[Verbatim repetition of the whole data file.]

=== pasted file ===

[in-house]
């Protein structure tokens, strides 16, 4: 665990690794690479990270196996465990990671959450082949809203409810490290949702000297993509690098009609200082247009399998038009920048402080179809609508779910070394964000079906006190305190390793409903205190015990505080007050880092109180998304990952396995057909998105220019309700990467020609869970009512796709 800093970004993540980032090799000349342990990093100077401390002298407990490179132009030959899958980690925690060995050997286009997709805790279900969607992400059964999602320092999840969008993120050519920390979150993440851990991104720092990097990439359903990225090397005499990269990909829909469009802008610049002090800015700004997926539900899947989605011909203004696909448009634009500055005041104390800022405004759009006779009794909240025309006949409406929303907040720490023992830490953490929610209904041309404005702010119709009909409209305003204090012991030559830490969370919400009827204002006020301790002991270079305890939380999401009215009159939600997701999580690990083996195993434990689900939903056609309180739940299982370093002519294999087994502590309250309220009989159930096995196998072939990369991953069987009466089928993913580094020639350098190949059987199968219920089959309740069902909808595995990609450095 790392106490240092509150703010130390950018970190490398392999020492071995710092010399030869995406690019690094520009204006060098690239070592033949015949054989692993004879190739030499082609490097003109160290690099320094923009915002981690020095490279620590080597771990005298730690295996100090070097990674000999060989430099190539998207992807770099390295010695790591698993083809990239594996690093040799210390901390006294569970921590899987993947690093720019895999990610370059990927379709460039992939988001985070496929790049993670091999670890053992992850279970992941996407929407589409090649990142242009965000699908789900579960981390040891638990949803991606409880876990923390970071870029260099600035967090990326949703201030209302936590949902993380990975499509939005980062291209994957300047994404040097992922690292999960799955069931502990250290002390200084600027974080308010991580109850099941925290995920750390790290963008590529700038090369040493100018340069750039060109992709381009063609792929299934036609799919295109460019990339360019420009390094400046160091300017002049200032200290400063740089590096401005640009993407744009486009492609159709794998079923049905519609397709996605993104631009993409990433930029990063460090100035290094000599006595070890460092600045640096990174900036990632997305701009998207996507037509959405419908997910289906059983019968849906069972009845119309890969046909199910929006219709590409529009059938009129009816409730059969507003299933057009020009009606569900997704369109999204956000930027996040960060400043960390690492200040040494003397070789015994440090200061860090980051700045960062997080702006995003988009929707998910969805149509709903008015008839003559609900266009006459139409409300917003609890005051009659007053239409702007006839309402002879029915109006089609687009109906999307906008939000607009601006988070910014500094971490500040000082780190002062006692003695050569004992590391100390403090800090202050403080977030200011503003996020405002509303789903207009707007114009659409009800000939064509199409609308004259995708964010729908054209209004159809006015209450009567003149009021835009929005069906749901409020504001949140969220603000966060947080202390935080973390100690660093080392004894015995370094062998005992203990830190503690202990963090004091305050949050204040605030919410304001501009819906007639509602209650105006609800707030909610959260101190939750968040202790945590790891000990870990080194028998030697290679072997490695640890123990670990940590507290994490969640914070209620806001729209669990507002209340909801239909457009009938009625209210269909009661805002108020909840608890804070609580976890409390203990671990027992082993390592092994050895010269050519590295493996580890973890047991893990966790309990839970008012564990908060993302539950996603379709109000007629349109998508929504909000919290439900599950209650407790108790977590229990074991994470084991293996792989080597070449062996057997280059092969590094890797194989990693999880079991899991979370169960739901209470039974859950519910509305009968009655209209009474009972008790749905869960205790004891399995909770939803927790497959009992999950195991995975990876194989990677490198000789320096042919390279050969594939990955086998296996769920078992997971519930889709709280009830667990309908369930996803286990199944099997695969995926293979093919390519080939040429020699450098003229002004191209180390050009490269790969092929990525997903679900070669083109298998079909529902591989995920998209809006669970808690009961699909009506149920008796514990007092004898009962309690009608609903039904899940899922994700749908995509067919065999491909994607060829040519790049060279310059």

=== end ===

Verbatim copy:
[in-house]
């Protein structure tokens, strides 16, 4: 665990690794690479990270196996465990990671959450082949809203409810490290949702000297993509690098009609200082247009399998038009920048402080179809609508779910070394964000079906006190305190390793409903205190015990505080007050880092109180998304990952396995057909998105220019309700990467020609869970009512796709 800093970004993540980032090799000349342990990093100077401390002298407990490179132009030959899958980690925690060995050997286009997709805790279900969607992400059964999602320092999840969008993120050519920390979150993440851990991104720092990097990439359903990225090397005499990269990909829909469009802008610049002090800015700004997926539900899947989605011909203004696909448009634009500055005041104390800022405004759009006779009794909240025309006949409406929303907040720490023992830490953490929610209904041309404005702010119709009909409209305003204090012991030559830490969370919400009827204002006020301790002991270079305890939380999401009215009159939600997701999580690990083996195993434990689900939903056609309180739940299982370093002519294999087994502590309250309220009989159930096995196998072939990369991953069987009466089928993913580094020639350098190949059987199968219920089959309740069902909808595995990609450095 790392106490240092509150703010130390950018970190490398392999020492071995710092010399030869995406690019690094520009204006060098690239070592033949015949054989692993004879190739030499082609490097003109160290690099320094923009915002981690020095490279620590080597771990005298730690295996100090070097990674000999060989430099190539998207992807770099390295010695790591698993083809990239594996690093040799210390901390006294569970921590899987993947690093720019895999990610370059990927379709460039992939988001985070496929790049993670091999670890053992992850279970992941996407929407589409090649990142242009965000699908789900579960981390040891638990949803991606409880876990923390970071870029260099600035967090990326949703201030209302936590949902993380990975499509939005980062291209994957300047994404040097992922690292999960799955069931502990250290002390200084600027974080308010991580109850099941925290995920750390790290963008590529700038090369040493100018340069750039060109992709381009063609792929299934036609799919295109460019990339360019420009390094400046160091300017002049200032200290400063740089590096401005640009993407744009486009492609159709794998079923049905519609397709996605993104631009993409990433930029990063460090100035290094000599006595070890460092600045640096990174900036990632997305701009998207996507037509959405419908997910289906059983019968849906069972009845119309890969046909199910929006219709590409529009059938009129009816409730059969507003299933057009020009009606569900997704369109999204956000930027996040960060400043960390690492200040040494003397070789015994440090200061860090980051700045960062997080702006995003988009929707998910969805149509709903008015008839003559609900266009006459139409409300917003609890005051009659007053239409702007006839309402002879029915109006089609687009109906999307906008939000607009601006988070910014500094971490500040000082780190002062006692003695050569004992590391100390403090800090202050403080977030200011503003996020405002509303789903207009707007114009659409009800000939064509199409609308004259995708964010729908054209209004159809006015209450009567003149009021835009929005069906749901409020504001949140969220603000966060947080202390935080973390100690660093080392004894015995370094062998005992203990830190503690202990963090004091305050949050204040605030919410304001501009819906007639509602209650105006609800707030909610959260101190939750968040202790945590790891000990870990080194028998030697290679072997490695640890123990670990940590507290994490969640914070209620806001729209669990507002209340909801239909457009009938009625209210269909009661805002108020909840608890804070609580976890409390203990671990027992082993390592092994050895010269050519590295493996580890973890047991893990966790309990839970008012564990908060993302539950996603379709109000007629349109998508929504909000919290439900599950209650407790108790977590229990074991994470084991293996792989080597070449062996057997280059092969590094890797194989990693999880079991899991979370169960739901209470039974859950519910509305009968009655209209009474009972008790749905869960205790004891399995909770939803927790497959009992999950195991995975990876194989990677490198000789320096042919390279050969594939990955086998296996769920078992997971519930889709709280009830667990309908369930996803286990199944099997695969995926293979093919390519080939040429020699450098003229002004191209180390050009490269790969092929990525997903679900070669083109298998079909529902591989995920998209809006669970808690009961699909009506149920008796514990007092004898009962309690009608609903039904899940899922994700749908995509067919065999491909994607060829040519790049060279310059």